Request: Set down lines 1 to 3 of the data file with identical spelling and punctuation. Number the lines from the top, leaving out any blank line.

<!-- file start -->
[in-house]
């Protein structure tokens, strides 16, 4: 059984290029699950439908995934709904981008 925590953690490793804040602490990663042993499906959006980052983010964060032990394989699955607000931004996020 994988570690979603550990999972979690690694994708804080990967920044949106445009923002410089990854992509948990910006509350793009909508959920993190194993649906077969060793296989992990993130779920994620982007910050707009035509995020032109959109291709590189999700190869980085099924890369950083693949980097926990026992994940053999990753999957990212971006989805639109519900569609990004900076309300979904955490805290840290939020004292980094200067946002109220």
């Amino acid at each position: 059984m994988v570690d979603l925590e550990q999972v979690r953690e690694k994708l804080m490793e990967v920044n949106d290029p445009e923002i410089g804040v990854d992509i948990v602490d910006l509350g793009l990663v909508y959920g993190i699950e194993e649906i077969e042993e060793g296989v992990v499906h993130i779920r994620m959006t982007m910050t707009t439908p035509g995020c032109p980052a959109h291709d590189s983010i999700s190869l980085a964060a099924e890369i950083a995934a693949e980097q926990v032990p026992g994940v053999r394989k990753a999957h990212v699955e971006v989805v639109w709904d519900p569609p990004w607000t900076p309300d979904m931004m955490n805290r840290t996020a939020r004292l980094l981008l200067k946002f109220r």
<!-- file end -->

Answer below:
[in-house]
């Protein structure tokens, strides 16, 4: 059984290029699950439908995934709904981008 925590953690490793804040602490990663042993499906959006980052983010964060032990394989699955607000931004996020 994988570690979603550990999972979690690694994708804080990967920044949106445009923002410089990854992509948990910006509350793009909508959920993190194993649906077969060793296989992990993130779920994620982007910050707009035509995020032109959109291709590189999700190869980085099924890369950083693949980097926990026992994940053999990753999957990212971006989805639109519900569609990004900076309300979904955490805290840290939020004292980094200067946002109220």
């Amino acid at each position: 059984m994988v570690d979603l925590e550990q999972v979690r953690e690694k994708l804080m490793e990967v920044n949106d290029p445009e923002i410089g804040v990854d992509i948990v602490d910006l509350g793009l990663v909508y959920g993190i699950e194993e649906i077969e042993e060793g296989v992990v499906h993130i779920r994620m959006t982007m910050t707009t439908p035509g995020c032109p980052a959109h291709d590189s983010i999700s190869l980085a964060a099924e890369i950083a995934a693949e980097q926990v032990p026992g994940v053999r394989k990753a999957h990212v699955e971006v989805v639109w709904d519900p569609p990004w607000t900076p309300d979904m931004m955490n805290r840290t996020a939020r004292l980094l981008l200067k946002f109220r």